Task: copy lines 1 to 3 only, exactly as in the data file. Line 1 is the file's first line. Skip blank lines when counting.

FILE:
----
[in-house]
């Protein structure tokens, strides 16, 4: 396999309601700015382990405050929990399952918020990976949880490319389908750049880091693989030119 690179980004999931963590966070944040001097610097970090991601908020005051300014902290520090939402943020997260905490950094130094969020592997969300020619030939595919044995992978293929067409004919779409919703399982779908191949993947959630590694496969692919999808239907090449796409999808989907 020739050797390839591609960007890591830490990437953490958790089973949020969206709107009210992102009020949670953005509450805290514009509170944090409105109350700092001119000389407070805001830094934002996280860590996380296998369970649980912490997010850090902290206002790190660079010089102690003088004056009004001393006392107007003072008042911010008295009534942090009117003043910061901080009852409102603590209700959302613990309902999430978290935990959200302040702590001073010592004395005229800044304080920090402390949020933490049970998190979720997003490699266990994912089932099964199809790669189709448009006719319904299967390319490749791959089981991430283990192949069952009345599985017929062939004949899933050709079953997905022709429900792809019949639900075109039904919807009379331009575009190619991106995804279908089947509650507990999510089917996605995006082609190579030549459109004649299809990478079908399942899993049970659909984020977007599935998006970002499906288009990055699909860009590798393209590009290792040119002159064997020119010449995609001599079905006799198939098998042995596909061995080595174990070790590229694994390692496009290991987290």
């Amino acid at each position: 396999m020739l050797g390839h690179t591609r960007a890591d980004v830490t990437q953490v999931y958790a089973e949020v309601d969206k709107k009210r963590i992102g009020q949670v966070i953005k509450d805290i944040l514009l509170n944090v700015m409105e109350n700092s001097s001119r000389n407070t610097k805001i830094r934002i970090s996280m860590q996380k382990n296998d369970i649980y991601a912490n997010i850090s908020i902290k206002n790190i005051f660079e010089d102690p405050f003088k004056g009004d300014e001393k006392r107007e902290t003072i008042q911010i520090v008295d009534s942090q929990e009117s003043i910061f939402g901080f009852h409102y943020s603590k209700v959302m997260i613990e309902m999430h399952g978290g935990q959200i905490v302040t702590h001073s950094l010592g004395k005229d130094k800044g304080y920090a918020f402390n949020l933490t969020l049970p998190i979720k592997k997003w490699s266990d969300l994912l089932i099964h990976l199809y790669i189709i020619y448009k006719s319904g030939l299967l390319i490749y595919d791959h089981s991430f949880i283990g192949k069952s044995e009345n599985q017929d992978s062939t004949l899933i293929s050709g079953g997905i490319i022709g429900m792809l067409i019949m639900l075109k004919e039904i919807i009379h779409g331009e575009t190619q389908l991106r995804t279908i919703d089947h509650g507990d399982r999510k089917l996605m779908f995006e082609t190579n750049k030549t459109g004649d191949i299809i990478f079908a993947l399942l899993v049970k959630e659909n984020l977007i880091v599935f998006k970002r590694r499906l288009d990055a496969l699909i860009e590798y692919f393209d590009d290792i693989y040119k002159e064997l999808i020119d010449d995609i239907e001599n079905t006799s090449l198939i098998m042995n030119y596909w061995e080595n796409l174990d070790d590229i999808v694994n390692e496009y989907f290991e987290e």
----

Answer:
[in-house]
């Protein structure tokens, strides 16, 4: 396999309601700015382990405050929990399952918020990976949880490319389908750049880091693989030119 690179980004999931963590966070944040001097610097970090991601908020005051300014902290520090939402943020997260905490950094130094969020592997969300020619030939595919044995992978293929067409004919779409919703399982779908191949993947959630590694496969692919999808239907090449796409999808989907 020739050797390839591609960007890591830490990437953490958790089973949020969206709107009210992102009020949670953005509450805290514009509170944090409105109350700092001119000389407070805001830094934002996280860590996380296998369970649980912490997010850090902290206002790190660079010089102690003088004056009004001393006392107007003072008042911010008295009534942090009117003043910061901080009852409102603590209700959302613990309902999430978290935990959200302040702590001073010592004395005229800044304080920090402390949020933490049970998190979720997003490699266990994912089932099964199809790669189709448009006719319904299967390319490749791959089981991430283990192949069952009345599985017929062939004949899933050709079953997905022709429900792809019949639900075109039904919807009379331009575009190619991106995804279908089947509650507990999510089917996605995006082609190579030549459109004649299809990478079908399942899993049970659909984020977007599935998006970002499906288009990055699909860009590798393209590009290792040119002159064997020119010449995609001599079905006799198939098998042995596909061995080595174990070790590229694994390692496009290991987290």
């Amino acid at each position: 396999m020739l050797g390839h690179t591609r960007a890591d980004v830490t990437q953490v999931y958790a089973e949020v309601d969206k709107k009210r963590i992102g009020q949670v966070i953005k509450d805290i944040l514009l509170n944090v700015m409105e109350n700092s001097s001119r000389n407070t610097k805001i830094r934002i970090s996280m860590q996380k382990n296998d369970i649980y991601a912490n997010i850090s908020i902290k206002n790190i005051f660079e010089d102690p405050f003088k004056g009004d300014e001393k006392r107007e902290t003072i008042q911010i520090v008295d009534s942090q929990e009117s003043i910061f939402g901080f009852h409102y943020s603590k209700v959302m997260i613990e309902m999430h399952g978290g935990q959200i905490v302040t702590h001073s950094l010592g004395k005229d130094k800044g304080y920090a918020f402390n949020l933490t969020l049970p998190i979720k592997k997003w490699s266990d969300l994912l089932i099964h990976l199809y790669i189709i020619y448009k006719s319904g030939l299967l390319i490749y595919d791959h089981s991430f949880i283990g192949k069952s044995e009345n599985q017929d992978s062939t004949l899933i293929s050709g079953g997905i490319i022709g429900m792809l067409i019949m639900l075109k004919e039904i919807i009379h779409g331009e575009t190619q389908l991106r995804t279908i919703d089947h509650g507990d399982r999510k089917l996605m779908f995006e082609t190579n750049k030549t459109g004649d191949i299809i990478f079908a993947l399942l899993v049970k959630e659909n984020l977007i880091v599935f998006k970002r590694r499906l288009d990055a496969l699909i860009e590798y692919f393209d590009d290792i693989y040119k002159e064997l999808i020119d010449d995609i239907e001599n079905t006799s090449l198939i098998m042995n030119y596909w061995e080595n796409l174990d070790d590229i999808v694994n390692e496009y989907f290991e987290e």